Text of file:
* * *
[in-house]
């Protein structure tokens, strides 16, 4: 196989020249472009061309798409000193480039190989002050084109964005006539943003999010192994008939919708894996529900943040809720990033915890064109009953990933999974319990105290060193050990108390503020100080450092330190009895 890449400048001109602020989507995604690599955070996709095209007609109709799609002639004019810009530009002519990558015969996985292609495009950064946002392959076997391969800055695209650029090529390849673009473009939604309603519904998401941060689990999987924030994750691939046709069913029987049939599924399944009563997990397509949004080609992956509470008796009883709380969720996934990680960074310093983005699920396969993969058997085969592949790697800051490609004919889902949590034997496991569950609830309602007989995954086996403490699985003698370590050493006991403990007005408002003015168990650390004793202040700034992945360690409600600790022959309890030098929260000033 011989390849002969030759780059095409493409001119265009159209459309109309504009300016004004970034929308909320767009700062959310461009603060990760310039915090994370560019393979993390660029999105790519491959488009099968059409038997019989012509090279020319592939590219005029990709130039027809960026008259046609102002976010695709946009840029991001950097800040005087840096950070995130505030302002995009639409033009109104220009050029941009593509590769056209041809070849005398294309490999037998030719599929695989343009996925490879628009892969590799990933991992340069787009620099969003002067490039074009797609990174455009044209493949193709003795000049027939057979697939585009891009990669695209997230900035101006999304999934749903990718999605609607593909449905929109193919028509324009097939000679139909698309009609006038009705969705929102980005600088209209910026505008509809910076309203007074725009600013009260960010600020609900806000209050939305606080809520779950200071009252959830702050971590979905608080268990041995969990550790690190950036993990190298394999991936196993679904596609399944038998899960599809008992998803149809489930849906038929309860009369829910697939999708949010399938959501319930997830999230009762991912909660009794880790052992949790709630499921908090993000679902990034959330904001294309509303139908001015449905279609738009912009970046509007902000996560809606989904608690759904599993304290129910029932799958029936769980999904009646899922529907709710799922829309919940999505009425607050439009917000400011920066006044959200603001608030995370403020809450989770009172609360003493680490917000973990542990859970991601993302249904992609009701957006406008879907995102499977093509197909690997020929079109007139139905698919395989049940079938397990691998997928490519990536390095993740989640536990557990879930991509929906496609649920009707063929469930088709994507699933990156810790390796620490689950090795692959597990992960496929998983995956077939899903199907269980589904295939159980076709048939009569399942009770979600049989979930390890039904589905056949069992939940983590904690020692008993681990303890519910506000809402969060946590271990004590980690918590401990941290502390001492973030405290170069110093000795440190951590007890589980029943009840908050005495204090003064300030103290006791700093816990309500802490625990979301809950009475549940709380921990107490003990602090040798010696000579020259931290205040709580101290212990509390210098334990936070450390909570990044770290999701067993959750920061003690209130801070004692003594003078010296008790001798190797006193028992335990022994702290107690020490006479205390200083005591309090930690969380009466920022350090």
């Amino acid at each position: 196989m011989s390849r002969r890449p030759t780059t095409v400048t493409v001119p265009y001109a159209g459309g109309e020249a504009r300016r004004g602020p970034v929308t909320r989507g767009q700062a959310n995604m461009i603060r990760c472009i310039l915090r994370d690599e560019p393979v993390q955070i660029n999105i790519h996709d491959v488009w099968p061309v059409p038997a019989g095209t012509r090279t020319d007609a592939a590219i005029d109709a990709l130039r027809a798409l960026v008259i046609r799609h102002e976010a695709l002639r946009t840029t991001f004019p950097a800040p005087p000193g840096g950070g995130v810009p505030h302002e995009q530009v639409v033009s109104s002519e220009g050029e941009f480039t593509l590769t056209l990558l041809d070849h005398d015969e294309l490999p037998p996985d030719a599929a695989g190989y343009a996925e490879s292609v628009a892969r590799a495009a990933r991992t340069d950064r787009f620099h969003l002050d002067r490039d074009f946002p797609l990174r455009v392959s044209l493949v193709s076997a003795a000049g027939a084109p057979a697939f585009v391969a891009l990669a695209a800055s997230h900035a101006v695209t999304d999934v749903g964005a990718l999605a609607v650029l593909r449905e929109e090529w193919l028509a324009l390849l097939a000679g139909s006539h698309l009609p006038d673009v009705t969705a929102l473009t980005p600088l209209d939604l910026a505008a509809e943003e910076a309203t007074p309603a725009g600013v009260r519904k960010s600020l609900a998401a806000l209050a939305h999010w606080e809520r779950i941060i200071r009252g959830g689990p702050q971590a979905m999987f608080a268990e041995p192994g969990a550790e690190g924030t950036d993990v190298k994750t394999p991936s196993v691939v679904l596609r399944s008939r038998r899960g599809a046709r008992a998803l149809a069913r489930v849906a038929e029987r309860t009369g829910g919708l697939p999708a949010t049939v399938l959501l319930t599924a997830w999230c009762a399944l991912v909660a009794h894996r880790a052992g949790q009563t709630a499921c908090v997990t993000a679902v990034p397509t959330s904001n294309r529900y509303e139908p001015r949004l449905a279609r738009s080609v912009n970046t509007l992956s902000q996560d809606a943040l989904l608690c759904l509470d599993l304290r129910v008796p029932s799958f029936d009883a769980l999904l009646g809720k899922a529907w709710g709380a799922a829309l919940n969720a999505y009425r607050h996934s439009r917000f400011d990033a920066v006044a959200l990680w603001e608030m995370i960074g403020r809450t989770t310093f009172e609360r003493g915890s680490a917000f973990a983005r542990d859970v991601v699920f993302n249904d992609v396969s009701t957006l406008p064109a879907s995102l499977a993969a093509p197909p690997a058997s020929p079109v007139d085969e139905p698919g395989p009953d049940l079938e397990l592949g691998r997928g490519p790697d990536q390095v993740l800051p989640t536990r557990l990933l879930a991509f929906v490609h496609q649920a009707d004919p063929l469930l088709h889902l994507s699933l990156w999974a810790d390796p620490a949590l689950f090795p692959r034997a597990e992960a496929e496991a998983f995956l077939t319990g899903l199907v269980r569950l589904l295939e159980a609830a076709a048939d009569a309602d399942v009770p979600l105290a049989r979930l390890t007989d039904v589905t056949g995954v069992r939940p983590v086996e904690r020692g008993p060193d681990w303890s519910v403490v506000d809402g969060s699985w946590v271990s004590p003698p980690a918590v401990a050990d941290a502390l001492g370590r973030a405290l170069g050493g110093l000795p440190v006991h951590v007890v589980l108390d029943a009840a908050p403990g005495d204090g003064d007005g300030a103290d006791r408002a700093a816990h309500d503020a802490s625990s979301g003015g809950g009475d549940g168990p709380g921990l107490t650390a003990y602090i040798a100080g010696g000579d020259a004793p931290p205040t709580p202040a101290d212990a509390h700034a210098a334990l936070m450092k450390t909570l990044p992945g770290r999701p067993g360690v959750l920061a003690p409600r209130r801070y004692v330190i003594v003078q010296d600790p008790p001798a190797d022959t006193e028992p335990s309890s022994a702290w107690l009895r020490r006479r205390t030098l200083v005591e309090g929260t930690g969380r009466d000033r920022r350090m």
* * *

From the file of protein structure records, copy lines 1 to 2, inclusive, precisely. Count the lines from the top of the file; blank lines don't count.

[in-house]
């Protein structure tokens, strides 16, 4: 196989020249472009061309798409000193480039190989002050084109964005006539943003999010192994008939919708894996529900943040809720990033915890064109009953990933999974319990105290060193050990108390503020100080450092330190009895 890449400048001109602020989507995604690599955070996709095209007609109709799609002639004019810009530009002519990558015969996985292609495009950064946002392959076997391969800055695209650029090529390849673009473009939604309603519904998401941060689990999987924030994750691939046709069913029987049939599924399944009563997990397509949004080609992956509470008796009883709380969720996934990680960074310093983005699920396969993969058997085969592949790697800051490609004919889902949590034997496991569950609830309602007989995954086996403490699985003698370590050493006991403990007005408002003015168990650390004793202040700034992945360690409600600790022959309890030098929260000033 011989390849002969030759780059095409493409001119265009159209459309109309504009300016004004970034929308909320767009700062959310461009603060990760310039915090994370560019393979993390660029999105790519491959488009099968059409038997019989012509090279020319592939590219005029990709130039027809960026008259046609102002976010695709946009840029991001950097800040005087840096950070995130505030302002995009639409033009109104220009050029941009593509590769056209041809070849005398294309490999037998030719599929695989343009996925490879628009892969590799990933991992340069787009620099969003002067490039074009797609990174455009044209493949193709003795000049027939057979697939585009891009990669695209997230900035101006999304999934749903990718999605609607593909449905929109193919028509324009097939000679139909698309009609006038009705969705929102980005600088209209910026505008509809910076309203007074725009600013009260960010600020609900806000209050939305606080809520779950200071009252959830702050971590979905608080268990041995969990550790690190950036993990190298394999991936196993679904596609399944038998899960599809008992998803149809489930849906038929309860009369829910697939999708949010399938959501319930997830999230009762991912909660009794880790052992949790709630499921908090993000679902990034959330904001294309509303139908001015449905279609738009912009970046509007902000996560809606989904608690759904599993304290129910029932799958029936769980999904009646899922529907709710799922829309919940999505009425607050439009917000400011920066006044959200603001608030995370403020809450989770009172609360003493680490917000973990542990859970991601993302249904992609009701957006406008879907995102499977093509197909690997020929079109007139139905698919395989049940079938397990691998997928490519990536390095993740989640536990557990879930991509929906496609649920009707063929469930088709994507699933990156810790390796620490689950090795692959597990992960496929998983995956077939899903199907269980589904295939159980076709048939009569399942009770979600049989979930390890039904589905056949069992939940983590904690020692008993681990303890519910506000809402969060946590271990004590980690918590401990941290502390001492973030405290170069110093000795440190951590007890589980029943009840908050005495204090003064300030103290006791700093816990309500802490625990979301809950009475549940709380921990107490003990602090040798010696000579020259931290205040709580101290212990509390210098334990936070450390909570990044770290999701067993959750920061003690209130801070004692003594003078010296008790001798190797006193028992335990022994702290107690020490006479205390200083005591309090930690969380009466920022350090």